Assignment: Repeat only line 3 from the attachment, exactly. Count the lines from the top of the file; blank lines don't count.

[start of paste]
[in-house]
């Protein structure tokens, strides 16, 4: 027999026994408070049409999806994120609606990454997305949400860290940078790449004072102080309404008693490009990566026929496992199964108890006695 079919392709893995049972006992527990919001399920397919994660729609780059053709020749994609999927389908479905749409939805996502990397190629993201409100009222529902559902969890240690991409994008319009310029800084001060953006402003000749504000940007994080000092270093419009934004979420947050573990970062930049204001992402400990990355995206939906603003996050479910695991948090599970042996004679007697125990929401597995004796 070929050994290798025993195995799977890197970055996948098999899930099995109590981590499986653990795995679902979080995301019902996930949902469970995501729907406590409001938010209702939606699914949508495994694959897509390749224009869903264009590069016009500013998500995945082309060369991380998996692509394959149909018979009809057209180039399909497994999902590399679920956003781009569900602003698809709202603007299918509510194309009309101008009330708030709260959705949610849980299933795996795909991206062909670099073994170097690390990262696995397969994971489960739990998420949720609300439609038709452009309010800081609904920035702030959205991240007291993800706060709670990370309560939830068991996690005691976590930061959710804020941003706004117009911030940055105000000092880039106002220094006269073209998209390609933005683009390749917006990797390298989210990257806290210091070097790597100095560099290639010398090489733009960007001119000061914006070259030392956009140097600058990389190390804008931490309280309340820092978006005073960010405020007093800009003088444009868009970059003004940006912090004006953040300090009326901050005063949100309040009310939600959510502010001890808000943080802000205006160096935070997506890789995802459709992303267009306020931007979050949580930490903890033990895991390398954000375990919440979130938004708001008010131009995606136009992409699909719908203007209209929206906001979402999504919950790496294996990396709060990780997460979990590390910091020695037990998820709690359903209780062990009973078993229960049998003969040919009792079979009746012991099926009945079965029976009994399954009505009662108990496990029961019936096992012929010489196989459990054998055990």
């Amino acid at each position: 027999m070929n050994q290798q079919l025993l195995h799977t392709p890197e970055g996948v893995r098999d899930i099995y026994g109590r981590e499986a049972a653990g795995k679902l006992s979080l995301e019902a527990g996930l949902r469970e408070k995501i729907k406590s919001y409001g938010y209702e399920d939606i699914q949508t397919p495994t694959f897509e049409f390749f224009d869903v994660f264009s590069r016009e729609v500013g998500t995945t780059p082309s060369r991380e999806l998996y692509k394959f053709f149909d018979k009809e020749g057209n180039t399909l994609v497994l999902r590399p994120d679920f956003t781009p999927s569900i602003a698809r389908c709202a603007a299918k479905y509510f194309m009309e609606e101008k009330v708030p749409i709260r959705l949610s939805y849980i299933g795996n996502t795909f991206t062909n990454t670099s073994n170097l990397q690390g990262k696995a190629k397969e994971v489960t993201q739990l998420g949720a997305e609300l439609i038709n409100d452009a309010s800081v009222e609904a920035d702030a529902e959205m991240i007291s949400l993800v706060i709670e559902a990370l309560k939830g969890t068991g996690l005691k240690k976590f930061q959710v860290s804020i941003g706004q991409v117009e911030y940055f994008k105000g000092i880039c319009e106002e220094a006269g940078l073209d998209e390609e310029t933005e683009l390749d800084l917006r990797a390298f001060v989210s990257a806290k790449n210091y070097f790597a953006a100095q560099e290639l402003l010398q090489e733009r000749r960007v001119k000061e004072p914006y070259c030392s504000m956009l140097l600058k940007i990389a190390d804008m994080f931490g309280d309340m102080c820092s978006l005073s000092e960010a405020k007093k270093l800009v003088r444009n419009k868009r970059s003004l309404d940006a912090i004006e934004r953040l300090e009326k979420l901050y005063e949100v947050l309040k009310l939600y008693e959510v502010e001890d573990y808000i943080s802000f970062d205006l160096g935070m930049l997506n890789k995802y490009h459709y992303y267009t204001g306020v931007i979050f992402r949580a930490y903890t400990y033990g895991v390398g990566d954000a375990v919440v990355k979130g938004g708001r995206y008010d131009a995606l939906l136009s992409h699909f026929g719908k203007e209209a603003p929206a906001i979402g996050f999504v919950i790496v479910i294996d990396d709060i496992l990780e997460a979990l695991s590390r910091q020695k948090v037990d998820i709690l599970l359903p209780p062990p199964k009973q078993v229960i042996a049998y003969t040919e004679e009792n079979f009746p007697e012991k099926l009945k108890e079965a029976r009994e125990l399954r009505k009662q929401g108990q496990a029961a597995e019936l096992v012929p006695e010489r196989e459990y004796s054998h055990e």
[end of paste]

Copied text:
């Amino acid at each position: 027999m070929n050994q290798q079919l025993l195995h799977t392709p890197e970055g996948v893995r098999d899930i099995y026994g109590r981590e499986a049972a653990g795995k679902l006992s979080l995301e019902a527990g996930l949902r469970e408070k995501i729907k406590s919001y409001g938010y209702e399920d939606i699914q949508t397919p495994t694959f897509e049409f390749f224009d869903v994660f264009s590069r016009e729609v500013g998500t995945t780059p082309s060369r991380e999806l998996y692509k394959f053709f149909d018979k009809e020749g057209n180039t399909l994609v497994l999902r590399p994120d679920f956003t781009p999927s569900i602003a698809r389908c709202a603007a299918k479905y509510f194309m009309e609606e101008k009330v708030p749409i709260r959705l949610s939805y849980i299933g795996n996502t795909f991206t062909n990454t670099s073994n170097l990397q690390g990262k696995a190629k397969e994971v489960t993201q739990l998420g949720a997305e609300l439609i038709n409100d452009a309010s800081v009222e609904a920035d702030a529902e959205m991240i007291s949400l993800v706060i709670e559902a990370l309560k939830g969890t068991g996690l005691k240690k976590f930061q959710v860290s804020i941003g706004q991409v117009e911030y940055f994008k105000g000092i880039c319009e106002e220094a006269g940078l073209d998209e390609e310029t933005e683009l390749d800084l917006r990797a390298f001060v989210s990257a806290k790449n210091y070097f790597a953006a100095q560099e290639l402003l010398q090489e733009r000749r960007v001119k000061e004072p914006y070259c030392s504000m956009l140097l600058k940007i990389a190390d804008m994080f931490g309280d309340m102080c820092s978006l005073s000092e960010a405020k007093k270093l800009v003088r444009n419009k868009r970059s003004l309404d940006a912090i004006e934004r953040l300090e009326k979420l901050y005063e949100v947050l309040k009310l939600y008693e959510v502010e001890d573990y808000i943080s802000f970062d205006l160096g935070m930049l997506n890789k995802y490009h459709y992303y267009t204001g306020v931007i979050f992402r949580a930490y903890t400990y033990g895991v390398g990566d954000a375990v919440v990355k979130g938004g708001r995206y008010d131009a995606l939906l136009s992409h699909f026929g719908k203007e209209a603003p929206a906001i979402g996050f999504v919950i790496v479910i294996d990396d709060i496992l990780e997460a979990l695991s590390r910091q020695k948090v037990d998820i709690l599970l359903p209780p062990p199964k009973q078993v229960i042996a049998y003969t040919e004679e009792n079979f009746p007697e012991k099926l009945k108890e079965a029976r009994e125990l399954r009505k009662q929401g108990q496990a029961a597995e019936l096992v012929p006695e010489r196989e459990y004796s054998h055990e």